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Lack of evidence contributes to unnecessary variation in treatment costs and outcomes. This study aimed to identify from interventions historically used for total knee or hip arthroplasty (TKA, THA): i) if routine use is supported by high-level evidence; ii) whether surgeon use aligns with the evidence.
Part 1: Systematic search of electronic library databases for systematic reviews and practice guidelines concerning seven acute-care interventions. Intervention-specific recommendations concerning routine use were extracted by assessors. Part 2: Prospective medical record audit of the acute-care received by 1900 patients involving 120 orthopaedic surgeons. Surgeon use per intervention was summarized using caterpillar plots. Surgeon-specific routine and non-routine use was defined as use in ≥ 90% and ≤ 10% of patients, respectively. Primary analysis included only surgeons contributing ≥ 10 patients.
Continuous passive motion (TKA): Routine use not recommended; 85.7% of surgeons did not use it routinely. Tranexamic Acid: Routine use recommended; 26.9% of surgeons used it routinely. Cryotherapy: Routine use not recommended; 45.7% of surgeons used it routinely for TKA; 31.8% used it routinely for THA. Intra-articular drainage: Routine use not recommended for TKA, but possible benefits for THA; 5.7% of surgeons used it routinely for TKA, 0.0% used it routinely for THA. Antibiotic loaded bone cement: Routine use for TKA not supported, recommendations for use for THA are inconsistent; 90.0% of surgeons used it routinely for TKA, 100.0% used it routinely for THA. Patella resurfacing (TKA): No recommendation could be made; 57.1% of surgeons routinely resurfaced the patella. Indwelling urinary catheterisation: Routine use recommended; 59.6% of surgeons used it routinely.
Recommendations for routine use or not exist for some of the acute-care interventions examined. Surgeon practices vary widely even in the presence of high-level recommendations. It is unclear whether further evidence alone would lessen unwarranted practice variation.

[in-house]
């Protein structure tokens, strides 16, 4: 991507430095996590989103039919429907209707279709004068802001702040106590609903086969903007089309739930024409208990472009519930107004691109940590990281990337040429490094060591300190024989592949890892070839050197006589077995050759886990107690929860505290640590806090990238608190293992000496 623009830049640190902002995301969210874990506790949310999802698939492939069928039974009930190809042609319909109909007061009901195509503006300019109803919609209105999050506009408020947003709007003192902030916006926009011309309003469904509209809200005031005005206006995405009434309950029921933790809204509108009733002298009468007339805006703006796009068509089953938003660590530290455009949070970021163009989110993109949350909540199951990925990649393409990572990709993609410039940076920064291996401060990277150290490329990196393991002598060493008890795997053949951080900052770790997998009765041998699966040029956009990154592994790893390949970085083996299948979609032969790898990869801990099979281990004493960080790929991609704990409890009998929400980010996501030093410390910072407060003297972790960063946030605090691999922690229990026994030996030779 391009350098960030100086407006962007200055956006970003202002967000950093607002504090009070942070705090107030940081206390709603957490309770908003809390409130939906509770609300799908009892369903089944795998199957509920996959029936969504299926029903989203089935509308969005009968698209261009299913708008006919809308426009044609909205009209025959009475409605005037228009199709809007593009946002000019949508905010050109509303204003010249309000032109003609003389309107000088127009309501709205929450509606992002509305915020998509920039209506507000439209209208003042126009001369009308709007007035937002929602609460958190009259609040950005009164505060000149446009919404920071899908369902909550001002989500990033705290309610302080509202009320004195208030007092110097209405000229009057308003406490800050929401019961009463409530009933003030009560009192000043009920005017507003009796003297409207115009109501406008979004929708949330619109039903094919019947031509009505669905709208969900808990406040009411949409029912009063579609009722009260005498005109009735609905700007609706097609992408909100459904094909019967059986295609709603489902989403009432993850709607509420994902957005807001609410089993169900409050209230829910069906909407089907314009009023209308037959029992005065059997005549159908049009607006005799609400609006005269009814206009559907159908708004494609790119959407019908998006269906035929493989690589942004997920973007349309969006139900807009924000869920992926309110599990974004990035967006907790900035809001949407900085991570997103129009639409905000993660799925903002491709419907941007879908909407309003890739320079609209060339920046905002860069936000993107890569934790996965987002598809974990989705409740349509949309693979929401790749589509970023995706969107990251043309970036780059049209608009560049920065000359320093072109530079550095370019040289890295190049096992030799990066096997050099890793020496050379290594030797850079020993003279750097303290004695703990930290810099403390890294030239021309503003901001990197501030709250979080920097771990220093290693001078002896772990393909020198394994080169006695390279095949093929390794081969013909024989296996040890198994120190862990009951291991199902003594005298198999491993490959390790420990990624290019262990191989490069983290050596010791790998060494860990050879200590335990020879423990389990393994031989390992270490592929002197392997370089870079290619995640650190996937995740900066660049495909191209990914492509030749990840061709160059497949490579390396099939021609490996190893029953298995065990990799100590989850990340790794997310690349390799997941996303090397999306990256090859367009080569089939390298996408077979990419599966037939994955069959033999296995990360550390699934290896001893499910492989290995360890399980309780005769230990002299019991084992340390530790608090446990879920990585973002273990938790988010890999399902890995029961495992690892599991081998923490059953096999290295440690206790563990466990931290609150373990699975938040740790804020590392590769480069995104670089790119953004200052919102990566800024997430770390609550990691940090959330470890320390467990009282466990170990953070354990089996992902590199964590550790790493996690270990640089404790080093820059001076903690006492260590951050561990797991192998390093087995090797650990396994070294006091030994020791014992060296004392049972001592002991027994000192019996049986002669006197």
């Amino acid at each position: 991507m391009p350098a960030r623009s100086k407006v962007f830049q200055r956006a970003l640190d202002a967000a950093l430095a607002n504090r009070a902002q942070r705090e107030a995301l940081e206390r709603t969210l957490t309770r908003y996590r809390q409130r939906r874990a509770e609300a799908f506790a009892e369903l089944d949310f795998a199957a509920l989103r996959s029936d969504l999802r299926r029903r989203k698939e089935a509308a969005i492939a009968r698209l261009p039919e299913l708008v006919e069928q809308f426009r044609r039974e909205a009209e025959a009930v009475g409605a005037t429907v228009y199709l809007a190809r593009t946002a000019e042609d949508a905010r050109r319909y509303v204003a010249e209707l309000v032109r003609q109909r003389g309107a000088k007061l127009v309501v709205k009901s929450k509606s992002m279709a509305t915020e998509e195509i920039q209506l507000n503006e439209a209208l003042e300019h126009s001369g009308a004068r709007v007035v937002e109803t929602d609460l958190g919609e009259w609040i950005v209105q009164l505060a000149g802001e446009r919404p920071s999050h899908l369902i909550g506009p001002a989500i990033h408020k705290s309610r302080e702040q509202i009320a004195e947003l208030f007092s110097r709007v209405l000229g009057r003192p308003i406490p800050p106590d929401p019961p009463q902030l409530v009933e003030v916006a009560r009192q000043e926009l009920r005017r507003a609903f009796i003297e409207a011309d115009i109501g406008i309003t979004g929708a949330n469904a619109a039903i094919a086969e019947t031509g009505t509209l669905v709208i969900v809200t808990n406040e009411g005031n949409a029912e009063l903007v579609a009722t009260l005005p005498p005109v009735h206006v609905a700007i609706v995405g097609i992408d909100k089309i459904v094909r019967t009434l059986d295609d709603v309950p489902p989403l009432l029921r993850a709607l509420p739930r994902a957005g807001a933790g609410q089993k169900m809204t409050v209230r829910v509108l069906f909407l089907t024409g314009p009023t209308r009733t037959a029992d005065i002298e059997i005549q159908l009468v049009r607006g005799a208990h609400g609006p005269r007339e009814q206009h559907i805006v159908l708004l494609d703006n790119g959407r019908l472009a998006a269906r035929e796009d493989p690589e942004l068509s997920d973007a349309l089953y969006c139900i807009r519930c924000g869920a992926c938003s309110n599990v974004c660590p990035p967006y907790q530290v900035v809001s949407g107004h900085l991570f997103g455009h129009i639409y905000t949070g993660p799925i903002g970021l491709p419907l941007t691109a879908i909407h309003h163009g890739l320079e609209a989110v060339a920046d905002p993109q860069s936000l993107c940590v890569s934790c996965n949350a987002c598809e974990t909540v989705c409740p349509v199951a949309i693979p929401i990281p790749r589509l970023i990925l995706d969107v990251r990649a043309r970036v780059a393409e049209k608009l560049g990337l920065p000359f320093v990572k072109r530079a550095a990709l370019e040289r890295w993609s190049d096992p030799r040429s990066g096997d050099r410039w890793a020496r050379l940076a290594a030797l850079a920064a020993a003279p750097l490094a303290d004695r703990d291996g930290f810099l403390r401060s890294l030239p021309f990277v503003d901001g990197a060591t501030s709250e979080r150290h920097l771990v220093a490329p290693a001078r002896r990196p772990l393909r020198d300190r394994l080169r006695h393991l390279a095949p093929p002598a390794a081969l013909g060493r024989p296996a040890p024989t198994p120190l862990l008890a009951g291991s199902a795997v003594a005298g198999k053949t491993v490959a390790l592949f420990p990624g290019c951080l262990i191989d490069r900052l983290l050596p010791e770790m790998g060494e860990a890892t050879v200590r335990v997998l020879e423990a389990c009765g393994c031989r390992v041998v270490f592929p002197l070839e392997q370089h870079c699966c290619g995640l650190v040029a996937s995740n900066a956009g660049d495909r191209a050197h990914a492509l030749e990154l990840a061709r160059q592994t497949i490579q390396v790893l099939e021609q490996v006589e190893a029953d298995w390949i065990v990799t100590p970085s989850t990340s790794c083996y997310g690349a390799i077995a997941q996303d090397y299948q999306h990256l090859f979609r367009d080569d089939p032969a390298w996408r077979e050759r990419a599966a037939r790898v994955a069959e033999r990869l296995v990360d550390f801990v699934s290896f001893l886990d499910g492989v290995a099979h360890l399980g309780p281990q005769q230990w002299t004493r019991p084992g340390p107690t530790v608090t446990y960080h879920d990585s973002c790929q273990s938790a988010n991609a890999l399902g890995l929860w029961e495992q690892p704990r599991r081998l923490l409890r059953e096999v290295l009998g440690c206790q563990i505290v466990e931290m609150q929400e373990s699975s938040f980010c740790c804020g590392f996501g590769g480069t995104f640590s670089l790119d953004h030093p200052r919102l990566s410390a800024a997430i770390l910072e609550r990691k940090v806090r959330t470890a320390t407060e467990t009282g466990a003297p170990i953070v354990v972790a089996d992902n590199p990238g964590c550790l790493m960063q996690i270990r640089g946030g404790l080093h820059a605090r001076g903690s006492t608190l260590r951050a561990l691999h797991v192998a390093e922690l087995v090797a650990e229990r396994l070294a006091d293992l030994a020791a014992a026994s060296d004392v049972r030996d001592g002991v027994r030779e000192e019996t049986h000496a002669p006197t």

Total knee arthroplasty (TKA) and total hip arthroplasty (THA) surgeries are considered to be highly cost-effective treatments for end-stage osteoarthritis . The surgeries significantly improve pain, mobility, function, and quality of life for most people who undergo them in both the short- and long-term [2–4]. Given their success and the aging population, the volume of these surgeries is increasing globally [5–9].
TKA and THA surgeries lend themselves to standardized care pathways during the acute-care period , as there are particular interventions which need to be routinely considered. These interventions include the use of intravenous antibiotics peri-operatively for the prevention of joint infection and the use of chemoprophylaxis for the prevention of venous thromboembolism (VTE). Infection and VTE prophylaxes are considered mandatory to the arthroplasty pathway given the significant consequences associated with such outcomes. As such, guidelines exist to inform practice [11, 12]. However, there are other care processes in the pathway that address other aspects of recovery which are arguably not as critical. These typically have not been addressed by guidelines despite the existence of high-level evidence regarding their use. These include, but are not limited to, the use of cryotherapy or intra-articular drainage for the attenuation of swelling and pain, and the use of antifibrinolytic agents to reduce local bleeding . A lack of guidelines to inform the appropriate use of various interventions may contribute to inconsistencies in care delivery amongst surgeons. These, in turn, can lead to unnecessary variation in costs associated with care and may contribute to unnecessary differences in outcomes between patients. For these reasons, it is important to identify which interventions should or should not be routinely provided based on the best available evidence, and whether surgeon practices align with the evidence.
This study aimed to identify from seven interventions historically used for TKA or THA: i) those for which routine use is supported or not supported by high-level evidence, and; ii) whether surgeon use aligns with the high-level evidence.
The study was conducted in two parts.
Part 1 summarized the available, high-level evidence for seven interventions. The processes selected were based on their relevance to arthroplasty care pathways [10, 13], our own clinical and research expertise in the area, and what data were feasible for hospitals to provide in the prospective audit of patient-level data (see Part 2). Regarding the latter, interventions that required more than a ‘yes’ or ‘no’ answer (for example, specific information related to multimodal analgesic approaches or multi-disciplinary pre-admission processes) were not included. Extensive information about VTE and infection prophylaxes was collected, but is not included here as it forms the basis of a separate study. High-level evidence included systematic reviews and practice guidelines.